Lieutenant Commander Philip McCutcheon Armstrong
July 4, 1929 - June 8, 1967
Philip McCutcheon Armstrong was a 1953 graduate of the United States Military Academy at Annapolis, Maryland.
His service included tours in USS Betelgeuse AKA-260 and USS Liberty AGTR-5 as the ship's executive officer. He was killed in the Israeli attack on USS Liberty when he was hit with aircraft fire while attempting to jettison flaming drums of gasoline. He was posthumously awarded the Navy Cross for this heroic act.
Lieutenant Commander Philip Armstrong
Lieutenant Commander Armstrong was on the bridge when the first strafing attack occurred. A large fire erupted in the vicinity of two 55 gallon gasoline drums stored near the bridge and there was a grave danger that the drums might explode and cause a wide-spread uncontrollable conflagration. Without hesitation and with complete disregard for his own personal safety, he fearlessly exposed himself to overwhelmingly accurate rocket and machine gun fire while proceeding to jettison the gasoline drums and organize a party of men to extinguish the blazing lifeboats. At this time he received multiple injuries which proved to be fatal . . . . "
- Memorial stone at Military & Space Museum, Frankenmuth, Michigan.
- Memorial display highlighting Philp Armstrong, Frankenmuth, Michigan.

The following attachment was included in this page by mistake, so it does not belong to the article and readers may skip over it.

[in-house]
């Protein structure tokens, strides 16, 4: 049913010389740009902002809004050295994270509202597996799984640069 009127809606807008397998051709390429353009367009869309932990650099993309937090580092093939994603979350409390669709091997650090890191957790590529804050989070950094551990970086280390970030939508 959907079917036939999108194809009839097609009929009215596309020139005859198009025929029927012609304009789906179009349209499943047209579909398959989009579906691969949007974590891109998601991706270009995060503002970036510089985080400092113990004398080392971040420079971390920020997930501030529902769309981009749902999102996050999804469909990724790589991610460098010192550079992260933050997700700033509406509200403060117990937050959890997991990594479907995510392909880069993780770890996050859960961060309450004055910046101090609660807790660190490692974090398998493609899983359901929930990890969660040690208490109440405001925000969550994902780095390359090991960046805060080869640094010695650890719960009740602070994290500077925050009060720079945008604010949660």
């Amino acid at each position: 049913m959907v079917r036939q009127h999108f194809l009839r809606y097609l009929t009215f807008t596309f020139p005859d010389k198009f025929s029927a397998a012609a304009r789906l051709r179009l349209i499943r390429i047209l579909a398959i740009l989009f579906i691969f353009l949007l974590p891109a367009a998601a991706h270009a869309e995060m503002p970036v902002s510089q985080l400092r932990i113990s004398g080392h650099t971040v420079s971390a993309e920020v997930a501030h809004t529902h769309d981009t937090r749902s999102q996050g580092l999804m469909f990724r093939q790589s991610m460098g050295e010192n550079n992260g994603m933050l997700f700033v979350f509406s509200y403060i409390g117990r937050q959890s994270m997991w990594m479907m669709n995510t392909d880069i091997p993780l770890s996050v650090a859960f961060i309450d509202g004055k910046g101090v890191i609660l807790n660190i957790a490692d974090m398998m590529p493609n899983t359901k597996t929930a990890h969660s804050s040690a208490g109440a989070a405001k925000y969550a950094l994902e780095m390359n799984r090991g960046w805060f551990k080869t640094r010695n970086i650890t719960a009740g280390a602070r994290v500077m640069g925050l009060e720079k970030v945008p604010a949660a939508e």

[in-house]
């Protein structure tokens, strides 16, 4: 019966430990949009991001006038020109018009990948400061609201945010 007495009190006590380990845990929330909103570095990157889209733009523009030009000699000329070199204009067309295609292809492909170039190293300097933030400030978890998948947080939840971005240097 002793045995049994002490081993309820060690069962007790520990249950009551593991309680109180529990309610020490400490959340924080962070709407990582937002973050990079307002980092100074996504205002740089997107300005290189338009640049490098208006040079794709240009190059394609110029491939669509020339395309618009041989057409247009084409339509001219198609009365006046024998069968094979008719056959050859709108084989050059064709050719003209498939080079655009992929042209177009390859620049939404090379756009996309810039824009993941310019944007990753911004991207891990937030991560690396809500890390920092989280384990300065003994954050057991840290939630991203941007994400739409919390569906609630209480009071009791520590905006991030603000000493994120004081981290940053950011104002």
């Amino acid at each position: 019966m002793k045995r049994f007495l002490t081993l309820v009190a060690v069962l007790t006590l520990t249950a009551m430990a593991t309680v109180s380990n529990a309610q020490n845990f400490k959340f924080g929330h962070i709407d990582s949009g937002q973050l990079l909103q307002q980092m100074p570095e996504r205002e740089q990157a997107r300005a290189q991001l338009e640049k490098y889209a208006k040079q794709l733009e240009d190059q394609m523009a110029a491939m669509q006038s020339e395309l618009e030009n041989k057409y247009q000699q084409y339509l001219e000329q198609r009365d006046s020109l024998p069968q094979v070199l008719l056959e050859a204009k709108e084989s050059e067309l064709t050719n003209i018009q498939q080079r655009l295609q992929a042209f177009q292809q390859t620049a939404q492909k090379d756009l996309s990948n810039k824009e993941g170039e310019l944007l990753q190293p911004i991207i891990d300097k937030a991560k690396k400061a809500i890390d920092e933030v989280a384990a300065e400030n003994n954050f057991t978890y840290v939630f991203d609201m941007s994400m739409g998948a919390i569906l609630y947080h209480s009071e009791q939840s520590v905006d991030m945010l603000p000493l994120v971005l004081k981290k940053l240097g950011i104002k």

- The USS Betelgeuse Association dedicated a memorial to Phil Armstrong at Greater Charleston (SC) Memorial Park on 24 or 25 April, 2009, consisting of an 8 foot Japanese Maple and plaque. The dedication was attended by members of the Armstrong family and representatives of the USS Liberty Veterans Association.
- Memorial nameplates for Phil Armstrong and Steve Toth at Hall of Heroes, U.S. Naval Academy, Annapolis.
LCDR Philip McCutcheon Armstrong, Jr., USN, 569825/1100
Born 4 July 1929, Detroit, Michigan
Active duty since 5 June 1953
US Naval Academy, Annapolis, Class of 1953
Wife: Marie Kearney "Weetie" Armstrong, Virginia Beach, VA
Father: Philip M.C. Armstrong, Detroit, Michigan
Mortally wounded near the bridge attempting to extinguish large fire
Died about 4 hours later in battle dressing station
Received Navy Cross for heroism during battle
Buried: Arlington National Cemetery grave 2096X, Section 3
His wife died in 1988 of cancer.
Remembrance: Memorial display: Hall of Heroes, US Naval Academy, Annapolis, Maryland
Memorial display: Military and Space Museum,
Frankenmuth, Michigan, dedicated November, 1990, contains
his Navy Cross, uniform, story of attack, copy of Ennes' book.